SEARCH

SEARCH BY CITATION

Plain Language Summary

Breast stimulation appears beneficial in relation to the number of women not in labour after 72 hours, and reduced postpartum haemorrhage rates.

Breast stimulation causes the womb to contract, though the mechanism remains unclear. It may increase levels of the hormone oxytocin, which stimulates contractions. It is a non-medical method allowing the woman greater control over the process of attempting to induce labour. The review found insufficient research to evaluate the safety of breast stimulation in a high-risk population and until safety issues have been fully evaluated, it should not be considered for use in this group.

Abstract Background: Breast stimulation has been suggested as a means of inducing labour. It is a non-medical intervention allowing women greater control over the induction process. This is one of a series of reviews of methods of cervical ripening and labour induction using a standardised methodology.

Objectives: To determine the effectiveness of breast stimulation for third trimester cervical ripening or induction of labour in comparison with placebo/no intervention or other methods of induction of labour.

Search strategy: The Cochrane Pregnancy and Childbirth Group Trials Register (March 2004) and bibliographies of relevant papers.

Selection criteria: Clinical trials of breast stimulation for third trimester cervical ripening or labour induction.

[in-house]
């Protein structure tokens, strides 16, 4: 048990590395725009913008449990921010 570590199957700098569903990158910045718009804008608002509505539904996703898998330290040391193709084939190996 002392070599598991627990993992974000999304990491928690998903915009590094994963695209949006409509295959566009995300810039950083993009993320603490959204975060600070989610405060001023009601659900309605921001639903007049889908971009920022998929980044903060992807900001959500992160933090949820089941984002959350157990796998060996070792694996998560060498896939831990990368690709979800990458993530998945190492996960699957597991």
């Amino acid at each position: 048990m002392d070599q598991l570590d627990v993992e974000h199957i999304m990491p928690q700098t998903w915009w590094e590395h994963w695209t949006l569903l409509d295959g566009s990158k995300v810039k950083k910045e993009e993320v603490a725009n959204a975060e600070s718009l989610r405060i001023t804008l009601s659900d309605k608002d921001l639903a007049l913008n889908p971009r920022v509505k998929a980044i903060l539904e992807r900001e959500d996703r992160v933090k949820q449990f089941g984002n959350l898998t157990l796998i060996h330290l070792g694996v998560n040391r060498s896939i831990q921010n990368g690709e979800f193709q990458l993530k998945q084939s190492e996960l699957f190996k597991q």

Data collection and analysis: A strategy was developed to deal with the large volume and complexity of trial data relating to labour induction. This involved a two-stage method of data extraction.

Main results: Six trials (719 women) were included. Analysis of trials comparing breast stimulation with no intervention found a significant reduction in the number of women not in labour at 72 hours (62.7% versus 93.6%, relative risk (RR) 0.67, 95% confidence interval (CI) 0.60 to 0.74). This result was not significant in women with an unfavourable cervix. A major reduction in the rate of postpartum haemorrhage was reported (0.7% versus 6%, RR 0.16, 95% CI 0.03 to 0.87). No significant difference was detected in the caesarean section rate (9% versus 10%, RR 0.90, 95% CI 0.38 to 2.12) or rates of meconium staining. There were no instances of uterine hyperstimulation. Three perinatal deaths were reported (1.8% versus 0%, RR 8.17, 95% CI 0.45 to 147.77).

When comparing breast stimulation with oxytocin alone the analysis found no difference in caesarean section rates (28% versus 47%, RR 0.60, 95% CI 0.31 to 1.18). No difference was detected in the number of women not in labour after 72 hours (58.8% versus 25%, RR 2.35, 95% CI 1.00 to 5.54) or rates of meconium staining. There were four perinatal deaths (17.6% versus 5%, RR 3.53, 95% CI 0.40 to 30.88).

Authors’ conclusions: Breast stimulation appears beneficial in relation to the number of women not in labour after 72 hours, and reduced postpartum haemorrhage rates. Until safety issues have been fully evaluated it should not be used in high-risk women. Further research is required to evaluate its safety, and should seek data on postpartum haemorrhage rates, number of women not in labour at 72 hours and maternal satisfaction.

          ***

The Cochrane Database of Systematic Reviews 2005 Issue 3. Copyright © 2005 The Cochrane Collaboration. Published by John Wiley & Sons, Ltd. This is an abstract and plain language summary of a regularly updated, systematic review prepared and maintained by The Cochrane Collaboration. The full text of the review is available in The Cochrane Library(ISSN 1464-780X).